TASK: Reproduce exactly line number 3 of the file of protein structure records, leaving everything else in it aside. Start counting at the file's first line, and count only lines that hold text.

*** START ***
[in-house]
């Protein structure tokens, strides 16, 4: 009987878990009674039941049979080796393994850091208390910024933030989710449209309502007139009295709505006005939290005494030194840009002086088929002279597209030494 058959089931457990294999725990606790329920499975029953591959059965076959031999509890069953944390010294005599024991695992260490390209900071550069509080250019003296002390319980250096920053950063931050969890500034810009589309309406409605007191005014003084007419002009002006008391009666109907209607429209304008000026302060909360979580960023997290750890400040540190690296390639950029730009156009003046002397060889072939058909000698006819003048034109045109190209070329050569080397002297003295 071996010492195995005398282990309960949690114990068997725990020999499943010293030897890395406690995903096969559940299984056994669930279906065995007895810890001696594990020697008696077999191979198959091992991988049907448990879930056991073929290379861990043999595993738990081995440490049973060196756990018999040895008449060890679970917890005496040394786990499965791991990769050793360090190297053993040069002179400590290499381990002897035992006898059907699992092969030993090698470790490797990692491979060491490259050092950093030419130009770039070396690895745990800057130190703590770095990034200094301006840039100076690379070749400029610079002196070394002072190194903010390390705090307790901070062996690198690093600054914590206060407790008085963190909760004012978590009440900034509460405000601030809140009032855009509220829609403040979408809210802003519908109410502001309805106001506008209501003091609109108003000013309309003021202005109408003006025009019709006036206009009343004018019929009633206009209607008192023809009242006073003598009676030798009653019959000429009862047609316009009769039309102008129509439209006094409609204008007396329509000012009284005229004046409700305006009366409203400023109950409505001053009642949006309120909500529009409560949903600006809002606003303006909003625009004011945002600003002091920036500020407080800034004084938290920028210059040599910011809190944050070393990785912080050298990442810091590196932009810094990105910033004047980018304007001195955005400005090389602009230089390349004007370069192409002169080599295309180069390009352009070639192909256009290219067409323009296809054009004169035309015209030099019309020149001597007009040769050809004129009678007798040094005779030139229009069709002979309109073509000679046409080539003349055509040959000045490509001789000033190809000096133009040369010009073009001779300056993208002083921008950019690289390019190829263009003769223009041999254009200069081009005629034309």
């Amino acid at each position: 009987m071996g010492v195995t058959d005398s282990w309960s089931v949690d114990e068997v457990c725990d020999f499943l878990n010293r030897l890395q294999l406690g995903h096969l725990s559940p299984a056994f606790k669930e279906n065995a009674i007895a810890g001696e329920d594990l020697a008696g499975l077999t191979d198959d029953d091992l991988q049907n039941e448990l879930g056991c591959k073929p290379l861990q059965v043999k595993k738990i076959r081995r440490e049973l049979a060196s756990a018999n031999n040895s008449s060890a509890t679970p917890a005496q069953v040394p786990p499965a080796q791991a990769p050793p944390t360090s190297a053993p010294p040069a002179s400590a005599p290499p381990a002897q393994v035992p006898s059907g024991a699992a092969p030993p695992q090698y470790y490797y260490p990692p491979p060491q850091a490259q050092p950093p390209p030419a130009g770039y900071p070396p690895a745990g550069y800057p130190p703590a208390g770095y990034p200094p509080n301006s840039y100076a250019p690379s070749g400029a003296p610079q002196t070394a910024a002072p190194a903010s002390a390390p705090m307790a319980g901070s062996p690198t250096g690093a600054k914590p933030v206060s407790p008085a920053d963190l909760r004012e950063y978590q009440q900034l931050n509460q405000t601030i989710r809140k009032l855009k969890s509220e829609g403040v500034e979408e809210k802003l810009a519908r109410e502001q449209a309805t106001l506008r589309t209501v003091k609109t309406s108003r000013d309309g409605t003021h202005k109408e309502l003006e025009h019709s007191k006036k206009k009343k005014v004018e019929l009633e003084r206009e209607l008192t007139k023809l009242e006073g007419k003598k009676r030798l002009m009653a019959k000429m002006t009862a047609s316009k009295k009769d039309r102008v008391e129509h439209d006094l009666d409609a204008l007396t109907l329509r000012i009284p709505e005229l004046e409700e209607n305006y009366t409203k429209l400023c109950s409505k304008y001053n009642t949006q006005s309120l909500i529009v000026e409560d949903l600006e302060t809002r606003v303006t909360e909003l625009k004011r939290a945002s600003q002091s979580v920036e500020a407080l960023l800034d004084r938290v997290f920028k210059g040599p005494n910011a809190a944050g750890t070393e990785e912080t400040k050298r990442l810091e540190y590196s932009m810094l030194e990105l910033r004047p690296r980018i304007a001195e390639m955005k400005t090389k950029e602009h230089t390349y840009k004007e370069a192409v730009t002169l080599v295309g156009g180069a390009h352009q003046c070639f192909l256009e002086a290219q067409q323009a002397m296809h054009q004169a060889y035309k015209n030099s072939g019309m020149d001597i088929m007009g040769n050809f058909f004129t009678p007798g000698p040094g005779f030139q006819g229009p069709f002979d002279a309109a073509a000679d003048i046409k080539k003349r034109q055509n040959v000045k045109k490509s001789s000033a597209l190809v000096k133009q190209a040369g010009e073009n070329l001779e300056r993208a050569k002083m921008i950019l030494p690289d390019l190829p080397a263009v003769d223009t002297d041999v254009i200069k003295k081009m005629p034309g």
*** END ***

């Amino acid at each position: 009987m071996g010492v195995t058959d005398s282990w309960s089931v949690d114990e068997v457990c725990d020999f499943l878990n010293r030897l890395q294999l406690g995903h096969l725990s559940p299984a056994f606790k669930e279906n065995a009674i007895a810890g001696e329920d594990l020697a008696g499975l077999t191979d198959d029953d091992l991988q049907n039941e448990l879930g056991c591959k073929p290379l861990q059965v043999k595993k738990i076959r081995r440490e049973l049979a060196s756990a018999n031999n040895s008449s060890a509890t679970p917890a005496q069953v040394p786990p499965a080796q791991a990769p050793p944390t360090s190297a053993p010294p040069a002179s400590a005599p290499p381990a002897q393994v035992p006898s059907g024991a699992a092969p030993p695992q090698y470790y490797y260490p990692p491979p060491q850091a490259q050092p950093p390209p030419a130009g770039y900071p070396p690895a745990g550069y800057p130190p703590a208390g770095y990034p200094p509080n301006s840039y100076a250019p690379s070749g400029a003296p610079q002196t070394a910024a002072p190194a903010s002390a390390p705090m307790a319980g901070s062996p690198t250096g690093a600054k914590p933030v206060s407790p008085a920053d963190l909760r004012e950063y978590q009440q900034l931050n509460q405000t601030i989710r809140k009032l855009k969890s509220e829609g403040v500034e979408e809210k802003l810009a519908r109410e502001q449209a309805t106001l506008r589309t209501v003091k609109t309406s108003r000013d309309g409605t003021h202005k109408e309502l003006e025009h019709s007191k006036k206009k009343k005014v004018e019929l009633e003084r206009e209607l008192t007139k023809l009242e006073g007419k003598k009676r030798l002009m009653a019959k000429m002006t009862a047609s316009k009295k009769d039309r102008v008391e129509h439209d006094l009666d409609a204008l007396t109907l329509r000012i009284p709505e005229l004046e409700e209607n305006y009366t409203k429209l400023c109950s409505k304008y001053n009642t949006q006005s309120l909500i529009v000026e409560d949903l600006e302060t809002r606003v303006t909360e909003l625009k004011r939290a945002s600003q002091s979580v920036e500020a407080l960023l800034d004084r938290v997290f920028k210059g040599p005494n910011a809190a944050g750890t070393e990785e912080t400040k050298r990442l810091e540190y590196s932009m810094l030194e990105l910033r004047p690296r980018i304007a001195e390639m955005k400005t090389k950029e602009h230089t390349y840009k004007e370069a192409v730009t002169l080599v295309g156009g180069a390009h352009q003046c070639f192909l256009e002086a290219q067409q323009a002397m296809h054009q004169a060889y035309k015209n030099s072939g019309m020149d001597i088929m007009g040769n050809f058909f004129t009678p007798g000698p040094g005779f030139q006819g229009p069709f002979d002279a309109a073509a000679d003048i046409k080539k003349r034109q055509n040959v000045k045109k490509s001789s000033a597209l190809v000096k133009q190209a040369g010009e073009n070329l001779e300056r993208a050569k002083m921008i950019l030494p690289d390019l190829p080397a263009v003769d223009t002297d041999v254009i200069k003295k081009m005629p034309g």